For this assignment, we will be considering goal-seeking with respect to loans and working
For this assignment, we will be considering goal-seeking with respect to loans and working with the formula connecting present value, monthly payment, and interest, so we reproduce the formula here:
Although this formula technically has five variables, we will take n to be 12, so we will not particularly worry ourselves about that variable and instead focus on the remaining ones. Also, we will not concern ourselves very much with t, since in many situations it is not possible to have a completely free choice of t -- there may be two or three choices (e.g., a mortgage can often be set up for 20, 25, or 30 years), but not a completely arbitrary choice. (It is more common to want to solve for t when looking into the future: how long until a target value is reached, for example.) For our purposes below, we'll consider t to be known.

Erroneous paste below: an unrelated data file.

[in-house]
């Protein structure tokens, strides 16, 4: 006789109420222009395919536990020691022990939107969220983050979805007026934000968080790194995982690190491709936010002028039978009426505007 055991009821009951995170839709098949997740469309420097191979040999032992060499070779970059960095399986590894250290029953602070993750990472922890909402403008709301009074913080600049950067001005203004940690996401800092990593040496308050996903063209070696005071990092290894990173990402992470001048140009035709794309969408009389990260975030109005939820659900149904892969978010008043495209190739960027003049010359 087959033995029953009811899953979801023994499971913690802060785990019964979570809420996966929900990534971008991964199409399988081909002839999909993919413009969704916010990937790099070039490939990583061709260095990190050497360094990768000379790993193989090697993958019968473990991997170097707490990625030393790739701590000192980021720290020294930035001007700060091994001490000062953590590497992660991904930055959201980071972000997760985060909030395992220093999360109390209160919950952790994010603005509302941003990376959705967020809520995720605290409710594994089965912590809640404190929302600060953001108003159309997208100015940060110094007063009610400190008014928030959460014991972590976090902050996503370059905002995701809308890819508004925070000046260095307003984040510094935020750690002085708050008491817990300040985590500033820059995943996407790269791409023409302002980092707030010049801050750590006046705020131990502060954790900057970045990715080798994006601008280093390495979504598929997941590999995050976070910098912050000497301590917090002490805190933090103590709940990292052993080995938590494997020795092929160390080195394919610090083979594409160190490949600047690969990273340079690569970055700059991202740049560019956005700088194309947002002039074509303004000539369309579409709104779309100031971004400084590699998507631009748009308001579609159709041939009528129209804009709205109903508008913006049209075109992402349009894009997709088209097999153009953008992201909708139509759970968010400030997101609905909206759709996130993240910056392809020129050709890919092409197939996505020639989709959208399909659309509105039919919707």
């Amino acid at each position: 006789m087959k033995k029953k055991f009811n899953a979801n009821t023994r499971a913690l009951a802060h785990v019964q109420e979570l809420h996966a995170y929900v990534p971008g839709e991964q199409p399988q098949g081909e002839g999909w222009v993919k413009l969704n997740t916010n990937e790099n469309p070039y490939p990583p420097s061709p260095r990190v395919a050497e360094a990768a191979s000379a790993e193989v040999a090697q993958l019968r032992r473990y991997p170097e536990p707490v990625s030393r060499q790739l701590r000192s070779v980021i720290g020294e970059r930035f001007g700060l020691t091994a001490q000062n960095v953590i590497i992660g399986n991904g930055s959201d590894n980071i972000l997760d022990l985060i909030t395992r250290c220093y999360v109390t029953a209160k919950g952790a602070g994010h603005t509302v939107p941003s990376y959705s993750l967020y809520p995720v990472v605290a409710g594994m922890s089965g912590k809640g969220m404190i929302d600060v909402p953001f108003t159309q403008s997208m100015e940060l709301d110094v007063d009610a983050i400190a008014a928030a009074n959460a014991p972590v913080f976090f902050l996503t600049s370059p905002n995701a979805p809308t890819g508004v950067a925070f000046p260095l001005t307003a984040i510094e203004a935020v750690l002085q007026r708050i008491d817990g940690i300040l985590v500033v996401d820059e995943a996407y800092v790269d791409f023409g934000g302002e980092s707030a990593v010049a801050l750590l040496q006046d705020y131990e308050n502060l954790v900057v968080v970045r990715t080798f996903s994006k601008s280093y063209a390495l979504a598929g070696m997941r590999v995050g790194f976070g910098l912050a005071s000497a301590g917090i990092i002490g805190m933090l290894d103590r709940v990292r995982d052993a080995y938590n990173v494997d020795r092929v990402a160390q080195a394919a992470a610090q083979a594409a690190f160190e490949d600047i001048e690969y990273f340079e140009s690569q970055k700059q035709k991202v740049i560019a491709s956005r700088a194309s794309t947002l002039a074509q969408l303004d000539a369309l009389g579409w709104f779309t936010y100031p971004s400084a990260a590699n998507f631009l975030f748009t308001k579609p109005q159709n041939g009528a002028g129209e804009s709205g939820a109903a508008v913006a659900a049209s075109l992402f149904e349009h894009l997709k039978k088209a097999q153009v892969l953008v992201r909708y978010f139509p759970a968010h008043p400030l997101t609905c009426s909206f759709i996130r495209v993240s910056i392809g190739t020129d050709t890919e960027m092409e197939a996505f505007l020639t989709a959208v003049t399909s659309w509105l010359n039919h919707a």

That leaves us with three variables: PV, PMT, and r. Certainly if we know PMT and r, we can find PV (i.e., "how much house can I afford"), because the above formula is already solved for PV. Since PMT appears in the formula above in a quite straightforward away (multiplying the rest of the right-hand side), we can easily solve for PMT in terms of PV and r (i.e., "if I buy this, what will my monthly payment be"). However, isolating r is difficult (and "difficult", in this case, means "impossible except for very small values of nt"). We can convince ourselves graphically that is at least possible to find r; the below graph uses $400 for PMT and 4 for t, and graphs the value of PV against r: